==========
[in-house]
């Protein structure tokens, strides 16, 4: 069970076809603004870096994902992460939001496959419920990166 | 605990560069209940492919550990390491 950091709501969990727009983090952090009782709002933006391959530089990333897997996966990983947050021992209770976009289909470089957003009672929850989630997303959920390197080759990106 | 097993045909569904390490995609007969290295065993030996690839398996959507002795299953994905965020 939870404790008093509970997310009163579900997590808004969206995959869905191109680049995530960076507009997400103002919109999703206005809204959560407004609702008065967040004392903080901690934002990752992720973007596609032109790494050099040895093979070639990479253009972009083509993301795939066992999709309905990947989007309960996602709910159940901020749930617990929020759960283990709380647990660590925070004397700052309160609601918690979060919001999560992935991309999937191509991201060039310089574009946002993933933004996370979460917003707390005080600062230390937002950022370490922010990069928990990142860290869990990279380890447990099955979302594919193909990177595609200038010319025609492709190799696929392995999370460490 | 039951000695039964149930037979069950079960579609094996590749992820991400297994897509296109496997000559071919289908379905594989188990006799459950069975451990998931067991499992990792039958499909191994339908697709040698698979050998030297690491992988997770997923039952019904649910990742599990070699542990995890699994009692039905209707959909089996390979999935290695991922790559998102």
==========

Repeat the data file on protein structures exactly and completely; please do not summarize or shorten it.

[in-house]
């Protein structure tokens, strides 16, 4: 069970076809603004870096994902992460939001496959419920990166 | 605990560069209940492919550990390491 950091709501969990727009983090952090009782709002933006391959530089990333897997996966990983947050021992209770976009289909470089957003009672929850989630997303959920390197080759990106 | 097993045909569904390490995609007969290295065993030996690839398996959507002795299953994905965020 939870404790008093509970997310009163579900997590808004969206995959869905191109680049995530960076507009997400103002919109999703206005809204959560407004609702008065967040004392903080901690934002990752992720973007596609032109790494050099040895093979070639990479253009972009083509993301795939066992999709309905990947989007309960996602709910159940901020749930617990929020759960283990709380647990660590925070004397700052309160609601918690979060919001999560992935991309999937191509991201060039310089574009946002993933933004996370979460917003707390005080600062230390937002950022370490922010990069928990990142860290869990990279380890447990099955979302594919193909990177595609200038010319025609492709190799696929392995999370460490 | 039951000695039964149930037979069950079960579609094996590749992820991400297994897509296109496997000559071919289908379905594989188990006799459950069975451990998931067991499992990792039958499909191994339908697709040698698979050998030297690491992988997770997923039952019904649910990742599990070699542990995890699994009692039905209707959909089996390979999935290695991922790559998102």